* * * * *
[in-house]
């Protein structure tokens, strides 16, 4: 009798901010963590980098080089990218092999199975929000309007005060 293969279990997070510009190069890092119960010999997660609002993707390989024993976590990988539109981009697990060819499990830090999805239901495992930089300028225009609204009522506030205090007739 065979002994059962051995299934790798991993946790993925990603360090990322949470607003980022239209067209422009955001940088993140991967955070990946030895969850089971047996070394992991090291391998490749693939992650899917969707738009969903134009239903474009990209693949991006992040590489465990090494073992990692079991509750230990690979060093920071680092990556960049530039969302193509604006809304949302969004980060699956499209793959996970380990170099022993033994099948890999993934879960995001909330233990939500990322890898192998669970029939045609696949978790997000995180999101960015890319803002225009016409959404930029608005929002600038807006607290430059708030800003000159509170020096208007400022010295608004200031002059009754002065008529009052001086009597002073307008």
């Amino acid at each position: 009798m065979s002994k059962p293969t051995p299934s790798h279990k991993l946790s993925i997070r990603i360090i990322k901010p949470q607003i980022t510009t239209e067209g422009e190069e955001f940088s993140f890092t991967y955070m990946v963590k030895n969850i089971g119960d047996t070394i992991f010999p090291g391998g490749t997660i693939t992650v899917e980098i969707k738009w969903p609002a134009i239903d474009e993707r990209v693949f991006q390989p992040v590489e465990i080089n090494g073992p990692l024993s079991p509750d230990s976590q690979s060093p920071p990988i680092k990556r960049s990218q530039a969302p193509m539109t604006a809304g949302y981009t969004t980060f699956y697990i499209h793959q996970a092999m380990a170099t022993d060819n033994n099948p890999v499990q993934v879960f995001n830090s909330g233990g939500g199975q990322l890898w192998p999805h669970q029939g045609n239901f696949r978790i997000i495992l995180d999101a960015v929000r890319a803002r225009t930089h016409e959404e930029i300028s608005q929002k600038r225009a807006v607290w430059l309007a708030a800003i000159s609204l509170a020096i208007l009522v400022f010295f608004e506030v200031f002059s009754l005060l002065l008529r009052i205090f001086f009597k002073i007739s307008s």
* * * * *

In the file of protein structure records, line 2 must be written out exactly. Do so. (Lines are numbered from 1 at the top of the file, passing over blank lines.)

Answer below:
């Protein structure tokens, strides 16, 4: 009798901010963590980098080089990218092999199975929000309007005060 293969279990997070510009190069890092119960010999997660609002993707390989024993976590990988539109981009697990060819499990830090999805239901495992930089300028225009609204009522506030205090007739 065979002994059962051995299934790798991993946790993925990603360090990322949470607003980022239209067209422009955001940088993140991967955070990946030895969850089971047996070394992991090291391998490749693939992650899917969707738009969903134009239903474009990209693949991006992040590489465990090494073992990692079991509750230990690979060093920071680092990556960049530039969302193509604006809304949302969004980060699956499209793959996970380990170099022993033994099948890999993934879960995001909330233990939500990322890898192998669970029939045609696949978790997000995180999101960015890319803002225009016409959404930029608005929002600038807006607290430059708030800003000159509170020096208007400022010295608004200031002059009754002065008529009052001086009597002073307008």